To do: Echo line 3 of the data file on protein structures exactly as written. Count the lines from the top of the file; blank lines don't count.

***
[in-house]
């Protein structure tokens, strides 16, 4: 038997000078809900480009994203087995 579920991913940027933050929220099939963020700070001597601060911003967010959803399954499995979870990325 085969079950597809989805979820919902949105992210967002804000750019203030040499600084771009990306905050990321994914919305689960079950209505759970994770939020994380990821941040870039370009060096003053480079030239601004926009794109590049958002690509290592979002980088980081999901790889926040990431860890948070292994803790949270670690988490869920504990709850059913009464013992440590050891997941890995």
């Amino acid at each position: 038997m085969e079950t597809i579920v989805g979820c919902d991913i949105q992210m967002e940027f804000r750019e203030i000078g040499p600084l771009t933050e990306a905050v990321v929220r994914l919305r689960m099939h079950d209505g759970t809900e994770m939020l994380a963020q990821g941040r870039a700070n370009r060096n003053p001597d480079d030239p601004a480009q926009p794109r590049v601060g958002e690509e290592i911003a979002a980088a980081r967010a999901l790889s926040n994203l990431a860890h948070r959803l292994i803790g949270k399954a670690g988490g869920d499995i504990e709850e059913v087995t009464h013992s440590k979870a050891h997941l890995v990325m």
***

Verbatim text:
């Amino acid at each position: 038997m085969e079950t597809i579920v989805g979820c919902d991913i949105q992210m967002e940027f804000r750019e203030i000078g040499p600084l771009t933050e990306a905050v990321v929220r994914l919305r689960m099939h079950d209505g759970t809900e994770m939020l994380a963020q990821g941040r870039a700070n370009r060096n003053p001597d480079d030239p601004a480009q926009p794109r590049v601060g958002e690509e290592i911003a979002a980088a980081r967010a999901l790889s926040n994203l990431a860890h948070r959803l292994i803790g949270k399954a670690g988490g869920d499995i504990e709850e059913v087995t009464h013992s440590k979870a050891h997941l890995v990325m």